(1) The financial resources of the custodial and non-custodial parent, and those of the child;
(2) The physical and emotional health of the child and his/her special needs and aptitudes;
(3) The standard of living the child would have enjoyed had the marriage or household not been dissolved;
(4) The tax consequences to the parties;
(5) The non-monetary contributions that the parents will make toward the care and well-being of the child;
(6) The educational needs of either parent;
(7) A determination that the gross income of one parent is substantially less than the other parent’s gross income;
(8) The needs of the children of the non-custodial parent for whom the non-custodial parent is providing support who are not subject to the instant action and whose support has not been deducted from income pursuant to subclause (D) of clause (vii) of subparagraph five of paragraph (b) of this subdivision, and the financial resources of any person obligated to support such children, provided, however, that this factor may apply only if the resources available to support such children are less than the resources available to support the children who are subject to the instant action;
(9) Provided that the child is not on public assistance (i) extraordinary expenses incurred by the non-custodial parent in exercising visitation, or (ii) expenses incurred by the non-custodial parent in extended visitation provided that the custodial parent’s expenses are substantially reduced as a result thereof; and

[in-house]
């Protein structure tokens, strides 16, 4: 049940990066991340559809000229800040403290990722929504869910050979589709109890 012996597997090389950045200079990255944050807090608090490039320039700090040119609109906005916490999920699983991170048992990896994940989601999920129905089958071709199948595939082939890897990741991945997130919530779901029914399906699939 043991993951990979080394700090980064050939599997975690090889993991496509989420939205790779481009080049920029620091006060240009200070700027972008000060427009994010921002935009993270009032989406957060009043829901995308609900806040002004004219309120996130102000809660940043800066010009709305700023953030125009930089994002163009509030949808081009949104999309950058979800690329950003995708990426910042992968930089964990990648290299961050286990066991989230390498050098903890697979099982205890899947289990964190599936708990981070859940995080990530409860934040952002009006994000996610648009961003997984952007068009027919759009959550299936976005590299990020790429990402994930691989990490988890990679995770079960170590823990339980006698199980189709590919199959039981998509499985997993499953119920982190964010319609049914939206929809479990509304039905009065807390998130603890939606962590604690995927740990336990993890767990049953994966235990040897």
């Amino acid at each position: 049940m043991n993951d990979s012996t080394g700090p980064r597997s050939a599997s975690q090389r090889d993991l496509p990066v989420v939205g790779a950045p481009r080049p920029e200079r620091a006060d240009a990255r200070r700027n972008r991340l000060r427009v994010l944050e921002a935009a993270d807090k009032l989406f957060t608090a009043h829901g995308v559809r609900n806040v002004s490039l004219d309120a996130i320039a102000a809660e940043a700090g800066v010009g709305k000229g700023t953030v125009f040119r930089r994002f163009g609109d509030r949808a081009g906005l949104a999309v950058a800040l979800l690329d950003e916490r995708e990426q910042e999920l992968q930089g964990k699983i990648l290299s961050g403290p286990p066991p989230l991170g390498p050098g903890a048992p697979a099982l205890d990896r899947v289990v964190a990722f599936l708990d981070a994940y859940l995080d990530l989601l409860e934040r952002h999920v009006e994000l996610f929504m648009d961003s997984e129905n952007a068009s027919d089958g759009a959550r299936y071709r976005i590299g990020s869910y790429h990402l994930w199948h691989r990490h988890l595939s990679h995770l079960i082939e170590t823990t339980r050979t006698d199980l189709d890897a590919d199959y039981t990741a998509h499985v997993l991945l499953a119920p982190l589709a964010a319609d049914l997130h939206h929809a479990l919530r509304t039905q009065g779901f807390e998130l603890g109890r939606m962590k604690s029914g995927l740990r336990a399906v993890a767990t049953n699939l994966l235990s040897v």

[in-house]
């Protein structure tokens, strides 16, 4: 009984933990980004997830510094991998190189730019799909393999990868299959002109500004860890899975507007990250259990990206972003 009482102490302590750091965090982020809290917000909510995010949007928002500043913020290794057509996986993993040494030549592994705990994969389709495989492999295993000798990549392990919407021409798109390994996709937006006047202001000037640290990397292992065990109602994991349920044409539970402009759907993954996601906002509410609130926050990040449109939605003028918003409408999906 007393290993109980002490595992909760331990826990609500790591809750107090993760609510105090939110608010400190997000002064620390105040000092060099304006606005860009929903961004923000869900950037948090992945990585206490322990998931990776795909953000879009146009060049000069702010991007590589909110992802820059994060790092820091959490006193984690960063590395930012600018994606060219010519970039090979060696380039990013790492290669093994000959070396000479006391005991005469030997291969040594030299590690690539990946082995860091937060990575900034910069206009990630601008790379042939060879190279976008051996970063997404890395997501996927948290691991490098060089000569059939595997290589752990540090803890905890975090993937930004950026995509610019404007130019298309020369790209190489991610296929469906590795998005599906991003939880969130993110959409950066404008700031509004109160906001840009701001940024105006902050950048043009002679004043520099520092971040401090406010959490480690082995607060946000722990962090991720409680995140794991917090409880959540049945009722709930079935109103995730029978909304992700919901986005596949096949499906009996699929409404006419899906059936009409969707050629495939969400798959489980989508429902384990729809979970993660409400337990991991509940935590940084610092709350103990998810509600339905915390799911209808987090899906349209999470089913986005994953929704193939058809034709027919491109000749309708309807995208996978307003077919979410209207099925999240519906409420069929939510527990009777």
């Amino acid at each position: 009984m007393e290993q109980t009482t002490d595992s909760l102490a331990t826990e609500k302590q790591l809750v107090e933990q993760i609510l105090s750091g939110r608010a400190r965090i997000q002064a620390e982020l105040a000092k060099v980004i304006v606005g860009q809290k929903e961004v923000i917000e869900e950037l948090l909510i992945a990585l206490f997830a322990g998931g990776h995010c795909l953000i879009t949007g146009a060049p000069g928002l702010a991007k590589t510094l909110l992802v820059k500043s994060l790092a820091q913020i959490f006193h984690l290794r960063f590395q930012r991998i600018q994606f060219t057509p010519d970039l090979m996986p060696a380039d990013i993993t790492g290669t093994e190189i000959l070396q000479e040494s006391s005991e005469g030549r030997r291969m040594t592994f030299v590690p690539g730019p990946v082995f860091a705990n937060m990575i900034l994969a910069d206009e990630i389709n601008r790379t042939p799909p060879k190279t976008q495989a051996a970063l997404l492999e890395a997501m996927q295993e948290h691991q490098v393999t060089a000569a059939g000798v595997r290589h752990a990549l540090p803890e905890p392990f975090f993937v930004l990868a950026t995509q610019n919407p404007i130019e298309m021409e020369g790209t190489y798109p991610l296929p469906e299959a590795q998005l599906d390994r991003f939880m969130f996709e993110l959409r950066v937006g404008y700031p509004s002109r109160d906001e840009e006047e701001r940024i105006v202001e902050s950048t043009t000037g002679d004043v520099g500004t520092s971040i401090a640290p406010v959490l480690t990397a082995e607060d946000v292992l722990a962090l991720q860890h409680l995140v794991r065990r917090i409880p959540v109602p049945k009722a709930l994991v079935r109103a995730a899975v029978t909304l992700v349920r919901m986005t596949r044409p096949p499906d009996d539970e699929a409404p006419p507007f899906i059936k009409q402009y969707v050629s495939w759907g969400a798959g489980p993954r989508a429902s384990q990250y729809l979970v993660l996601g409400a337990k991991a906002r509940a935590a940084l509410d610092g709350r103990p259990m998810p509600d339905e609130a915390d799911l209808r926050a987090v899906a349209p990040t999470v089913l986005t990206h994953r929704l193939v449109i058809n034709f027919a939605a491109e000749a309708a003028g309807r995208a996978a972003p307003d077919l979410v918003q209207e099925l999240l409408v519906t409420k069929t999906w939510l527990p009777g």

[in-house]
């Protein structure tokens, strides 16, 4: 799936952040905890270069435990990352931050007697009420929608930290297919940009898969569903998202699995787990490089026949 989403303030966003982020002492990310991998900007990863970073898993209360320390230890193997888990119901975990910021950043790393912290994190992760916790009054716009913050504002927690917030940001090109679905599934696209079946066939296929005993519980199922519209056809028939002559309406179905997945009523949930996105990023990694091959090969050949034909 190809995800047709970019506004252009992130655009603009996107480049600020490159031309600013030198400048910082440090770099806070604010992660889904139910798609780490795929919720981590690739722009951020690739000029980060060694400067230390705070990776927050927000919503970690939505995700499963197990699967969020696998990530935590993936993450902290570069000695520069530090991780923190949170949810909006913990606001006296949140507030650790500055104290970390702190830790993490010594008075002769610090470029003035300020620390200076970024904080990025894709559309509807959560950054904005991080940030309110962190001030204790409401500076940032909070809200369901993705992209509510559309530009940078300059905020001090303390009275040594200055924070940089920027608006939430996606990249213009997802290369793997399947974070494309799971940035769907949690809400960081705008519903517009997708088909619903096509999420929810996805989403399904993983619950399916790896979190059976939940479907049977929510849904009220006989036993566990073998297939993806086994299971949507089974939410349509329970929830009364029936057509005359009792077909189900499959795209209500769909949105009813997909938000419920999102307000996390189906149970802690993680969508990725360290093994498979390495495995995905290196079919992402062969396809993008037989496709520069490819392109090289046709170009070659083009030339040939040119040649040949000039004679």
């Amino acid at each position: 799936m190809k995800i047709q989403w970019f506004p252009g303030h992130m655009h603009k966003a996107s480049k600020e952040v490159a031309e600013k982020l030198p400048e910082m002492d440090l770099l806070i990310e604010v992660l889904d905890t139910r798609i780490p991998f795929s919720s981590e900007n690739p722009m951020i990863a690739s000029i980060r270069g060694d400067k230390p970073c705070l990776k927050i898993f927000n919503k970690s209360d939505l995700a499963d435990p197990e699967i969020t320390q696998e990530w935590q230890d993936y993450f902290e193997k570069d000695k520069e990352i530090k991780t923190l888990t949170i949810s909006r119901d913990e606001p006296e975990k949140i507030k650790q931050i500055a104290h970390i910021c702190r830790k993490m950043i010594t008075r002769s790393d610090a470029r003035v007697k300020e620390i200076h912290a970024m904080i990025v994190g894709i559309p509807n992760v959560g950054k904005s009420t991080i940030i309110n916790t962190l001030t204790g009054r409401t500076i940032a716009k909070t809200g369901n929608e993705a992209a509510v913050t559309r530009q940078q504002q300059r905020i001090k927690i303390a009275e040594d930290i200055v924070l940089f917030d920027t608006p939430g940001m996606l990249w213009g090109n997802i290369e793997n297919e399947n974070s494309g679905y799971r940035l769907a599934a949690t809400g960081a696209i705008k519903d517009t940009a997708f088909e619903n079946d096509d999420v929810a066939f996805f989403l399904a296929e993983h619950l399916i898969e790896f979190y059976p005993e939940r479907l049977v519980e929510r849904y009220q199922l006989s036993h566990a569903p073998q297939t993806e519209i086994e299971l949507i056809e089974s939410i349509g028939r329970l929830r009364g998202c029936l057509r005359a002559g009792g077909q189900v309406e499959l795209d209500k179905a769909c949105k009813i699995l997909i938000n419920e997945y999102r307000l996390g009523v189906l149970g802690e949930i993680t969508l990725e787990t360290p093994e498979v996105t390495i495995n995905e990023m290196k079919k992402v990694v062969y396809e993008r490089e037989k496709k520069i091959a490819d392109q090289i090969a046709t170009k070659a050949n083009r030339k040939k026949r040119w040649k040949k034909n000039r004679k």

(10) Any other factors the court determines are relevant in each case, the court shall order the non-custodial parent to pay his or her pro rata share of the basic child support obligation, and may order the non-custodial parent to pay an amount pursuant to paragraph (e) of this subdivision.
As mentioned above, within the context of developmentally disabled adult children, the court shall make the calculation pursuant to the child support guidelines. Included within the child support guidelines are the statutory (f) factors to be considered in order to deviate from the presumptive amount.
As mentioned above, the court may also consider whether the financial responsibility of caring for the individual has been unreasonably placed on one parent. However, the legislature specifically delineated the time period during which the court can look to how the financial responsibility of the child was allocated. The court can only look to the time period from when the child turned 21 up until the child turns 26. However, if there was a child support order than ended when the now-adult child turned 18, the court can look to the time period from when the child turned 18 up until the child turns 26.
The new law does not expand further on the court’s discretionary consideration of whether the financial responsibility of caring for the individual has been unreasonably placed on one parent. It will be up to the courts to develop the benchmark for what it means for the financial responsibility to be unreasonably place on one parent.